At the end of each quarterly, I update the five and ten-year Active Management Value Ratio analyses for the non-index based mutual funds in the top ten funds in “Pensions & Investments” list of most commonly used mutual funds in U.S. defined contribution.
Given the recent performance of the markets, it should come as no surprise that the 5 and 10-Year AMVR analyses of the six most popular non-index mutual funds in U.S. defined contribution plans remain relatively unchanged.
Interesting to note that for both the 5 and 10-year period, only Vanguard PRIMECAP Admiral shares managed to qualify for an AMVR ranking.
Also interesting to note the importance of factoring in a fund’s risk-adjusted returns. On the 5-year AMVR analyses, factoring in risk-adjusted returns turned AF’s Washington Mutual Fund’s incremental return from (0.90) on nominal returns, to a positive 0.13. Admittedly, a small positive number, but still a significant change.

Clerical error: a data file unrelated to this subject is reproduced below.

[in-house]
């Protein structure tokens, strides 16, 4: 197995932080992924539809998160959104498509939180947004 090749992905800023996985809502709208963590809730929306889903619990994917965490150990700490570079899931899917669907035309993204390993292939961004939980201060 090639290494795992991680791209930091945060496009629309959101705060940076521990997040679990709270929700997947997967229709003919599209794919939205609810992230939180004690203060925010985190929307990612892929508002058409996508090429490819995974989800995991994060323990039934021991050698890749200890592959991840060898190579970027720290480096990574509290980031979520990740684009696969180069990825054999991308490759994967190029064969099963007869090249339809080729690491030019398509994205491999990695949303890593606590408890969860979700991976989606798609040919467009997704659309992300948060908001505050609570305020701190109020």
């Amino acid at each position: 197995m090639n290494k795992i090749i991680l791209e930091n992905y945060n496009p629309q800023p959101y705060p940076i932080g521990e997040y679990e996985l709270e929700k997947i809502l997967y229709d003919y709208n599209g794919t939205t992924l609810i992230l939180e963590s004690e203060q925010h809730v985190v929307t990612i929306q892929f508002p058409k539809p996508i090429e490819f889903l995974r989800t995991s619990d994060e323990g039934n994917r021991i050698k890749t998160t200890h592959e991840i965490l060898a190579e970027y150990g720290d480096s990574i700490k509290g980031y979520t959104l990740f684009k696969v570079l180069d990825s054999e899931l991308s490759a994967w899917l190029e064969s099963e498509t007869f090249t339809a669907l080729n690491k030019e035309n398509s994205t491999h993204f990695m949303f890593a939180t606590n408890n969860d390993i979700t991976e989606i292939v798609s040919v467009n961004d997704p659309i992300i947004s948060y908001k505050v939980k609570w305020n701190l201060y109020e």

On the 10-year AMVR analyses slide, factoring in the fund’s risk-adjusted returns turned their incremental return from (0.57) (nominal) to 0.57 (risk-adjusted.) Likewise for Fidelity Contafund, where an incremental return of (0.79) (nominal) turned into a small, yet positive, 0.09.
Overall, the song remains the same, with the majority of actively managed funds being unable to overcome the combination of the weight of higher fees and cost and high r-squared/correlation of returns number to beat the index of comparable index funds
And so, we continue to see 401(k) actions alleging a breach of fiduciary duties by plan sponsors. Of note, we are seeing an increasing number of cases focusing on target date funds (TDFs). I expect to see more actions involving TDFs, as the AMVR provides compelling evidence of the imprudence of the active versions of such funds. I will post an updated analysis of the active and index versions of both the Fidelity Freedom and TIAA-CREF Lifestyle TDFs next week